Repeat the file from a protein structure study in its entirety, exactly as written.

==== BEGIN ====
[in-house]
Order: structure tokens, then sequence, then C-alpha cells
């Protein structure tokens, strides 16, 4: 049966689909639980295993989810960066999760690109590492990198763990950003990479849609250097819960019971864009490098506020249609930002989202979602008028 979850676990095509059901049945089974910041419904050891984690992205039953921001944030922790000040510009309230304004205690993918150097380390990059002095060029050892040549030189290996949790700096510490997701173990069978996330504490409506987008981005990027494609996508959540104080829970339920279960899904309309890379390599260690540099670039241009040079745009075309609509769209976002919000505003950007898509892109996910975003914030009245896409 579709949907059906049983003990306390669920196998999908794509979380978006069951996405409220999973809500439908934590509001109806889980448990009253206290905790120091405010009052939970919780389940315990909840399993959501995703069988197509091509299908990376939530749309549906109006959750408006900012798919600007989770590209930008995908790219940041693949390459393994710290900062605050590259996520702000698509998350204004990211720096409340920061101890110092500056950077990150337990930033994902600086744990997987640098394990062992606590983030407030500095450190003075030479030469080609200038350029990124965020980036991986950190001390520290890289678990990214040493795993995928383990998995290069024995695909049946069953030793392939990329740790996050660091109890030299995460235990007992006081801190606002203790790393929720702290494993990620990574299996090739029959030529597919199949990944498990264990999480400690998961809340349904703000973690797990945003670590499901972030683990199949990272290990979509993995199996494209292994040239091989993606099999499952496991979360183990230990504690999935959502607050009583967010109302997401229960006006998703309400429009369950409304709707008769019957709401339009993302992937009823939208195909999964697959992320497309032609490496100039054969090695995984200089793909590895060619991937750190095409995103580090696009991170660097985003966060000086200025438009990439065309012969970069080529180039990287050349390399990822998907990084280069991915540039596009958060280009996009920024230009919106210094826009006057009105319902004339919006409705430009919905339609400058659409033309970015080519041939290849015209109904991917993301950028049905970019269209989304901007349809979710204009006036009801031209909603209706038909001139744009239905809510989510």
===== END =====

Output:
[in-house]
Order: structure tokens, then sequence, then C-alpha cells
């Protein structure tokens, strides 16, 4: 049966689909639980295993989810960066999760690109590492990198763990950003990479849609250097819960019971864009490098506020249609930002989202979602008028 979850676990095509059901049945089974910041419904050891984690992205039953921001944030922790000040510009309230304004205690993918150097380390990059002095060029050892040549030189290996949790700096510490997701173990069978996330504490409506987008981005990027494609996508959540104080829970339920279960899904309309890379390599260690540099670039241009040079745009075309609509769209976002919000505003950007898509892109996910975003914030009245896409 579709949907059906049983003990306390669920196998999908794509979380978006069951996405409220999973809500439908934590509001109806889980448990009253206290905790120091405010009052939970919780389940315990909840399993959501995703069988197509091509299908990376939530749309549906109006959750408006900012798919600007989770590209930008995908790219940041693949390459393994710290900062605050590259996520702000698509998350204004990211720096409340920061101890110092500056950077990150337990930033994902600086744990997987640098394990062992606590983030407030500095450190003075030479030469080609200038350029990124965020980036991986950190001390520290890289678990990214040493795993995928383990998995290069024995695909049946069953030793392939990329740790996050660091109890030299995460235990007992006081801190606002203790790393929720702290494993990620990574299996090739029959030529597919199949990944498990264990999480400690998961809340349904703000973690797990945003670590499901972030683990199949990272290990979509993995199996494209292994040239091989993606099999499952496991979360183990230990504690999935959502607050009583967010109302997401229960006006998703309400429009369950409304709707008769019957709401339009993302992937009823939208195909999964697959992320497309032609490496100039054969090695995984200089793909590895060619991937750190095409995103580090696009991170660097985003966060000086200025438009990439065309012969970069080529180039990287050349390399990822998907990084280069991915540039596009958060280009996009920024230009919106210094826009006057009105319902004339919006409705430009919905339609400058659409033309970015080519041939290849015209109904991917993301950028049905970019269209989304901007349809979710204009006036009801031209909603209706038909001139744009239905809510989510």